At the moment I'm writing an import script for a very big CSV file. The Problem is most times it stops after a while because of an timeout or it throws an memory error.

My Idea was now to parse the CSV file in "100 lines" steps and after 100 lines recall the script automatically. I tried to achieve this with header (location ...) and pass the current line with get but it didn't work out as I want to.

Is there a better way to this or does someone have an idea how to get rid of the memory error and the timeout?


I've used fgetcsv to read a 120MB csv in a stream-wise-manner (is that correct english?). That reads in line by line and then I've inserted every line into a database. That way only one line is hold in memory on each iteration. The script still needed 20 min. to run. Maybe I try Python next time… Don't try to load a huge csv-file into an array, that really would consume a lot of memory.

// WDI_GDF_Data.csv (120.4MB) are the World Bank collection of development indicators:
// http://data.worldbank.org/data-catalog/world-development-indicators
if(($handle = fopen('WDI_GDF_Data.csv', 'r')) !== false)
    // get the first row, which contains the column-titles (if necessary)
    $header = fgetcsv($handle);

    // loop through the file line-by-line
    while(($data = fgetcsv($handle)) !== false)
        // resort/rewrite data and insert into DB here
        // try to use conditions sparingly here, as those will cause slow-performance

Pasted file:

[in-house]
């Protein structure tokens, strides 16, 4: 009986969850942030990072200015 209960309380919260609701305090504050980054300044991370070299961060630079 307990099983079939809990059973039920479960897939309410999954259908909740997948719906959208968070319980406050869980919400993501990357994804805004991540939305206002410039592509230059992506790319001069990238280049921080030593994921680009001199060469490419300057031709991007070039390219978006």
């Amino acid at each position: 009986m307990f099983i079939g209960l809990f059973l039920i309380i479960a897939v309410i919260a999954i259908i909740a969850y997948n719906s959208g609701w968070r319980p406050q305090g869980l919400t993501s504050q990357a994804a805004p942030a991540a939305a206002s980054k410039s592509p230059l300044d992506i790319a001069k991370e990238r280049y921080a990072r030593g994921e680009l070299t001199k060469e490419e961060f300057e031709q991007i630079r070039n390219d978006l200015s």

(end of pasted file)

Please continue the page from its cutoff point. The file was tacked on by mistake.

// I don't know if this is really necessary, but it couldn't harm;
        // see also: http://php.net/manual/en/features.gc.php

I find uploading the file and inserting using mysql's LOAD DATA LOCAL query a fast solution eg:

    $sql = "LOAD DATA LOCAL INFILE '/path/to/file.csv' 
    $result = $mysqli->query($sql);
  • Wow I went from 5 minutes+ to import a 64000 records csv to less then 5 seconds. This is fantastic! – Iznogood Feb 26 '15 at 19:10

If you don't care about how long it takes and how much memory it needs, you can simply increase the values for this script. Just add the following lines to the top of your script:

ini_set('memory_limit', '512M');
ini_set('max_execution_time', '180');

With the function memory_get_usage() you can find out how much memory your script needs to find a good value for the memory_limit.

You might also want to have a look at fgets() which allows you to read a file line by line. I am not sure if that takes less memory, but I really think this will work. But even in this case you have to increase the max_execution_time to a higher value.

  • 1
    This is of course only a good approach if you know that the file is always of the same size. – Bas Slagter Sep 6 '11 at 11:09
  • 3
    If you know it's not larger than a speficic size, it also works. – 2ndkauboy Sep 6 '11 at 11:11

There seems to be an enormous difference between fgetcsv() and fgets() when it comes to memory consumption. A simple CSV with only one column passed my 512M memory limit for just 50000 records with fgetcsv() and took 8 minutes to report that.

With fgets() it took only 3 minutes to successfully process 649175 records, and my local server wasn't even gasping for additional air..

So my advice is to use fgets() if the number of columns in your csv is limited. In my case fgets() returned directly the string inside column 1. For more then one column, you might use explode() in a disposable array which you unset() after each record operation. Thumbed up answer 3 @ndkauboy


Oh. Just make this script called as CLI, not via silly web interface. So, no execution time limit will affect it.
And do not keep parsed results forever but write them down immediately - so, you won't be affected by memory limit either.

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